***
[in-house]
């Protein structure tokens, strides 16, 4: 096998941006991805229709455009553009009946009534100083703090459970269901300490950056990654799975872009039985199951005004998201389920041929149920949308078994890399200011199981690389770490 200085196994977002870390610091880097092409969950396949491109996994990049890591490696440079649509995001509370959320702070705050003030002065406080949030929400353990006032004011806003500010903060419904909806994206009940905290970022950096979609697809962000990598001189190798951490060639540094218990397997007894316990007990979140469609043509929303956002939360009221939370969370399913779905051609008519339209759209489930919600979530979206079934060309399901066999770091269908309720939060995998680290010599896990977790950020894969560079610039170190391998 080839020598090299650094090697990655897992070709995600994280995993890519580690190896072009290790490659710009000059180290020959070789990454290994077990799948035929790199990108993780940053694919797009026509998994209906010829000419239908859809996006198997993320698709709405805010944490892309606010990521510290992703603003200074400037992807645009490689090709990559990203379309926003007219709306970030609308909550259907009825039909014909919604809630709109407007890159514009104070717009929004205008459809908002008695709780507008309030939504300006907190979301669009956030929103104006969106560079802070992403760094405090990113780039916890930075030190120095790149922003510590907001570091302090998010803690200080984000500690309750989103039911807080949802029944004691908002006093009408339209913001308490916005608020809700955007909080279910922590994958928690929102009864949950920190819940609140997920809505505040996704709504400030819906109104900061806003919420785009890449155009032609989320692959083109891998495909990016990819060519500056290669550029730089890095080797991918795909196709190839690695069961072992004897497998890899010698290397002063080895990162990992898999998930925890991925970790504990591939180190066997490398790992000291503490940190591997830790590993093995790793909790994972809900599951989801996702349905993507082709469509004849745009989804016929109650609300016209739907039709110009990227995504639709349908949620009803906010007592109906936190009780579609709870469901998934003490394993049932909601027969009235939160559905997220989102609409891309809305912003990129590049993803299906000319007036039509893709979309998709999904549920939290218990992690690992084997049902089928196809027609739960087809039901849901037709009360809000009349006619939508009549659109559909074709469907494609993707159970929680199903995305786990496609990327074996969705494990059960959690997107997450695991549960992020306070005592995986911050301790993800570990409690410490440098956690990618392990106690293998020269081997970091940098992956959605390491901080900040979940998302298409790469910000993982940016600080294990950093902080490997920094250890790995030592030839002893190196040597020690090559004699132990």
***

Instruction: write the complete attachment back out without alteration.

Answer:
[in-house]
């Protein structure tokens, strides 16, 4: 096998941006991805229709455009553009009946009534100083703090459970269901300490950056990654799975872009039985199951005004998201389920041929149920949308078994890399200011199981690389770490 200085196994977002870390610091880097092409969950396949491109996994990049890591490696440079649509995001509370959320702070705050003030002065406080949030929400353990006032004011806003500010903060419904909806994206009940905290970022950096979609697809962000990598001189190798951490060639540094218990397997007894316990007990979140469609043509929303956002939360009221939370969370399913779905051609008519339209759209489930919600979530979206079934060309399901066999770091269908309720939060995998680290010599896990977790950020894969560079610039170190391998 080839020598090299650094090697990655897992070709995600994280995993890519580690190896072009290790490659710009000059180290020959070789990454290994077990799948035929790199990108993780940053694919797009026509998994209906010829000419239908859809996006198997993320698709709405805010944490892309606010990521510290992703603003200074400037992807645009490689090709990559990203379309926003007219709306970030609308909550259907009825039909014909919604809630709109407007890159514009104070717009929004205008459809908002008695709780507008309030939504300006907190979301669009956030929103104006969106560079802070992403760094405090990113780039916890930075030190120095790149922003510590907001570091302090998010803690200080984000500690309750989103039911807080949802029944004691908002006093009408339209913001308490916005608020809700955007909080279910922590994958928690929102009864949950920190819940609140997920809505505040996704709504400030819906109104900061806003919420785009890449155009032609989320692959083109891998495909990016990819060519500056290669550029730089890095080797991918795909196709190839690695069961072992004897497998890899010698290397002063080895990162990992898999998930925890991925970790504990591939180190066997490398790992000291503490940190591997830790590993093995790793909790994972809900599951989801996702349905993507082709469509004849745009989804016929109650609300016209739907039709110009990227995504639709349908949620009803906010007592109906936190009780579609709870469901998934003490394993049932909601027969009235939160559905997220989102609409891309809305912003990129590049993803299906000319007036039509893709979309998709999904549920939290218990992690690992084997049902089928196809027609739960087809039901849901037709009360809000009349006619939508009549659109559909074709469907494609993707159970929680199903995305786990496609990327074996969705494990059960959690997107997450695991549960992020306070005592995986911050301790993800570990409690410490440098956690990618392990106690293998020269081997970091940098992956959605390491901080900040979940998302298409790469910000993982940016600080294990950093902080490997920094250890790995030592030839002893190196040597020690090559004699132990």